Beard slides Culver around the lineup. He starts in a three-guard offense next to two ball handlers (senior Matt Mooney and sophomore Davide Moretti) and two traditional big men (seniors Tariq Owens and Norense Odiase). Culver also plays a lot of power forward over the course of the game, and his ability to guard bigger players gives Tech all the offensive benefits of playing four perimeter players without losing anything on defense. It’s important for his offense, too, because Culver isn’t a great outside shooter (31.6 percent from 3). He needs the extra space that smaller lineups create to attack the rim.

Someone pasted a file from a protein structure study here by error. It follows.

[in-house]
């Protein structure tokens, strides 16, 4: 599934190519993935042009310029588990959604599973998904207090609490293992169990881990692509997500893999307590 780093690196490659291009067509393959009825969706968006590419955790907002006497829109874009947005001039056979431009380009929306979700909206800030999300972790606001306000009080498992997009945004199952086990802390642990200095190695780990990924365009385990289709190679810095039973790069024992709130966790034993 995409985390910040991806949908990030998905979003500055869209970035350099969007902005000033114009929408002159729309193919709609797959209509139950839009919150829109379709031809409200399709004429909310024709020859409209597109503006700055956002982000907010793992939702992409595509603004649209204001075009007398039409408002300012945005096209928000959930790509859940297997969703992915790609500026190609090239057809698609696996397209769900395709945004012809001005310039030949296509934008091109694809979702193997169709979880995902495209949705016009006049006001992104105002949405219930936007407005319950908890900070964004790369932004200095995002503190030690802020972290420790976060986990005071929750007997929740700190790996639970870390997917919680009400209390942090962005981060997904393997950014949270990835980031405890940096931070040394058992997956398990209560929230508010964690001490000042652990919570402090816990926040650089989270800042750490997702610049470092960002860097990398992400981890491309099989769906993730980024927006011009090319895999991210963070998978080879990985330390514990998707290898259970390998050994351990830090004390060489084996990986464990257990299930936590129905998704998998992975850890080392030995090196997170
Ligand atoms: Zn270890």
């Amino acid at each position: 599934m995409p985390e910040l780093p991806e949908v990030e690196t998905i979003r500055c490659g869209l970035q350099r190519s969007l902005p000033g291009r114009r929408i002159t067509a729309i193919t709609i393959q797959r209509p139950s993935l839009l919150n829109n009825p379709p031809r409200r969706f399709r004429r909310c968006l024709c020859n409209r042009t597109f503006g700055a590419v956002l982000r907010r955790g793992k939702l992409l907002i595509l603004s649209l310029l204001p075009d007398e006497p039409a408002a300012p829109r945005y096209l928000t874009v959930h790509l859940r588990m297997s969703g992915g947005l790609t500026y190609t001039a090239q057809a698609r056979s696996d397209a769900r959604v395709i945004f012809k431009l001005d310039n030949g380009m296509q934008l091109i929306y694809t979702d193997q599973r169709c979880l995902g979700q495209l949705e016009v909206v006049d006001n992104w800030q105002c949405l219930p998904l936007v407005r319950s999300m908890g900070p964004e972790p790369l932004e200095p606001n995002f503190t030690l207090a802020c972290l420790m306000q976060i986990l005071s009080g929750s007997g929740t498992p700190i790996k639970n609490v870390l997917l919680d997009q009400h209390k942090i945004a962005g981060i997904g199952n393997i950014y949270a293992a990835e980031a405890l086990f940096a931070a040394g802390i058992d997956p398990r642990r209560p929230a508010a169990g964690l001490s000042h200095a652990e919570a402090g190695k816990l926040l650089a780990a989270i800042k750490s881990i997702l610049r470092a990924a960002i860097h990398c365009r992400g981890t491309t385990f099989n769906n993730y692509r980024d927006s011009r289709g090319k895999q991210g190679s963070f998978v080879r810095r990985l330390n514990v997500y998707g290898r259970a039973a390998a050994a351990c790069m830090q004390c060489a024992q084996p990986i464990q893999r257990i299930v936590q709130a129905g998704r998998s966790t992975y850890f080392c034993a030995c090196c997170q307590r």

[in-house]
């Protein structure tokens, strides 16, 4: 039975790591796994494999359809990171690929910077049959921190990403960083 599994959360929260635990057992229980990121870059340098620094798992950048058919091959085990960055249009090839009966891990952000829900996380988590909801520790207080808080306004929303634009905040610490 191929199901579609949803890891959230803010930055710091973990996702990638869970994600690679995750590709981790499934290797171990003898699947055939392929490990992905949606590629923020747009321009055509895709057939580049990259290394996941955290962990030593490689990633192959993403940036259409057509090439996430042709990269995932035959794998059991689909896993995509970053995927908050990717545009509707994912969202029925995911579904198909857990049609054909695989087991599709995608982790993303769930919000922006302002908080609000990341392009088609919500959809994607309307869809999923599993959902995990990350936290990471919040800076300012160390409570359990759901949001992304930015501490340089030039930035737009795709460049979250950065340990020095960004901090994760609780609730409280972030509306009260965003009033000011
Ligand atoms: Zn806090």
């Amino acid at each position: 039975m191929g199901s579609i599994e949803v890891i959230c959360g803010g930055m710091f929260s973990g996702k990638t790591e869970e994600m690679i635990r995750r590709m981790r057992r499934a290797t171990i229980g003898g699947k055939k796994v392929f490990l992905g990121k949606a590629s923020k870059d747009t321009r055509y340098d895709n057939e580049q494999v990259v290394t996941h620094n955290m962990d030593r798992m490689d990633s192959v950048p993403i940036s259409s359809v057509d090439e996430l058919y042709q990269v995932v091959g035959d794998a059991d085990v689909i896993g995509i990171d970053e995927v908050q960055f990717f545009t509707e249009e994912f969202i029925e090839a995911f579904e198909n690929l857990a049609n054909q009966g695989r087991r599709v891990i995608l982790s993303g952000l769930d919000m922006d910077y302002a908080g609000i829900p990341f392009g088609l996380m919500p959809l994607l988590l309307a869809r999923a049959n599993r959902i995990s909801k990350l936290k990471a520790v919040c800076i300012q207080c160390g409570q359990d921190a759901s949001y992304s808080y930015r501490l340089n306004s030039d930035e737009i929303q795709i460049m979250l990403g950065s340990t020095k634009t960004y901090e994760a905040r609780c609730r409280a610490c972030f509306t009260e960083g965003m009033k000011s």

His offensive game is based on scoring inside and finding the open man when the defense collapses. Culver is a crafty player who stays in attack mode without forcing shots. His primary method of creating offense is as the ball handler in the pick-and-roll, where he gets 26.1 percent of his offensive possessions, according to the tracking numbers at Synergy Sports. Defenses tend to play off him, but he knows how to eat up space when he has a mismatch, either by using his size to score over smaller defenders or using his quickness to get around slower ones. Culver has great touch once he gets to his preferred spots on the floor: He shoots 68.4 percent around the rim, according to hoop-math.com, significantly higher than either RJ Barrett (64.4 percent) or Ja Morant (61.0 percent).